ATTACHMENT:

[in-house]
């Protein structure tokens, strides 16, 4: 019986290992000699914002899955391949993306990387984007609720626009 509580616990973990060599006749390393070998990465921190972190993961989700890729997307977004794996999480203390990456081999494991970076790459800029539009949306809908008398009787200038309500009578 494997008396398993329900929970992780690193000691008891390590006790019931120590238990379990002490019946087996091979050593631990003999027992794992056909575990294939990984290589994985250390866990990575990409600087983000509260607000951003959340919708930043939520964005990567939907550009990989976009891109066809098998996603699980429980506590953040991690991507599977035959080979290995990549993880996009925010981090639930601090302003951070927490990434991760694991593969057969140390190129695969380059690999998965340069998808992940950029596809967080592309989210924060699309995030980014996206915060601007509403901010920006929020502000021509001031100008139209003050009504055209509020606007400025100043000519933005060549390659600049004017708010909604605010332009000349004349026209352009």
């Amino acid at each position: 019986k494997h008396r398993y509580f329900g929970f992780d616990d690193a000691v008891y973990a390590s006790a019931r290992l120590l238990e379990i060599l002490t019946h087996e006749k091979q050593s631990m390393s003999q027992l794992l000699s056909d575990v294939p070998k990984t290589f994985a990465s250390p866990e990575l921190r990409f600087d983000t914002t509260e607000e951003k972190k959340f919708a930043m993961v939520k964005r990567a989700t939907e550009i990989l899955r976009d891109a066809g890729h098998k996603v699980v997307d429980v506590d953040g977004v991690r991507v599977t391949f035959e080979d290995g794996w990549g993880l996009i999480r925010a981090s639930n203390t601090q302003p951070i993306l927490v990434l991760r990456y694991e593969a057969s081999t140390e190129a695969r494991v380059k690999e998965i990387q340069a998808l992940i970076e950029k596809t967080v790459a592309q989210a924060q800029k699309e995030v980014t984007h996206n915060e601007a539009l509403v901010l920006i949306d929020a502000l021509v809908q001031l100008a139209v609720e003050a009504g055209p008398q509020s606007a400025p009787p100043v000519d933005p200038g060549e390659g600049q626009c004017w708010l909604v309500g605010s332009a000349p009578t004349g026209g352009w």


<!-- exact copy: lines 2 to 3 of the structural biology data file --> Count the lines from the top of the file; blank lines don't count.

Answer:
């Protein structure tokens, strides 16, 4: 019986290992000699914002899955391949993306990387984007609720626009 509580616990973990060599006749390393070998990465921190972190993961989700890729997307977004794996999480203390990456081999494991970076790459800029539009949306809908008398009787200038309500009578 494997008396398993329900929970992780690193000691008891390590006790019931120590238990379990002490019946087996091979050593631990003999027992794992056909575990294939990984290589994985250390866990990575990409600087983000509260607000951003959340919708930043939520964005990567939907550009990989976009891109066809098998996603699980429980506590953040991690991507599977035959080979290995990549993880996009925010981090639930601090302003951070927490990434991760694991593969057969140390190129695969380059690999998965340069998808992940950029596809967080592309989210924060699309995030980014996206915060601007509403901010920006929020502000021509001031100008139209003050009504055209509020606007400025100043000519933005060549390659600049004017708010909604605010332009000349004349026209352009």
């Amino acid at each position: 019986k494997h008396r398993y509580f329900g929970f992780d616990d690193a000691v008891y973990a390590s006790a019931r290992l120590l238990e379990i060599l002490t019946h087996e006749k091979q050593s631990m390393s003999q027992l794992l000699s056909d575990v294939p070998k990984t290589f994985a990465s250390p866990e990575l921190r990409f600087d983000t914002t509260e607000e951003k972190k959340f919708a930043m993961v939520k964005r990567a989700t939907e550009i990989l899955r976009d891109a066809g890729h098998k996603v699980v997307d429980v506590d953040g977004v991690r991507v599977t391949f035959e080979d290995g794996w990549g993880l996009i999480r925010a981090s639930n203390t601090q302003p951070i993306l927490v990434l991760r990456y694991e593969a057969s081999t140390e190129a695969r494991v380059k690999e998965i990387q340069a998808l992940i970076e950029k596809t967080v790459a592309q989210a924060q800029k699309e995030v980014t984007h996206n915060e601007a539009l509403v901010l920006i949306d929020a502000l021509v809908q001031l100008a139209v609720e003050a009504g055209p008398q509020s606007a400025p009787p100043v000519d933005p200038g060549e390659g600049q626009c004017w708010l909604v309500g605010s332009a000349p009578t004349g026209g352009w």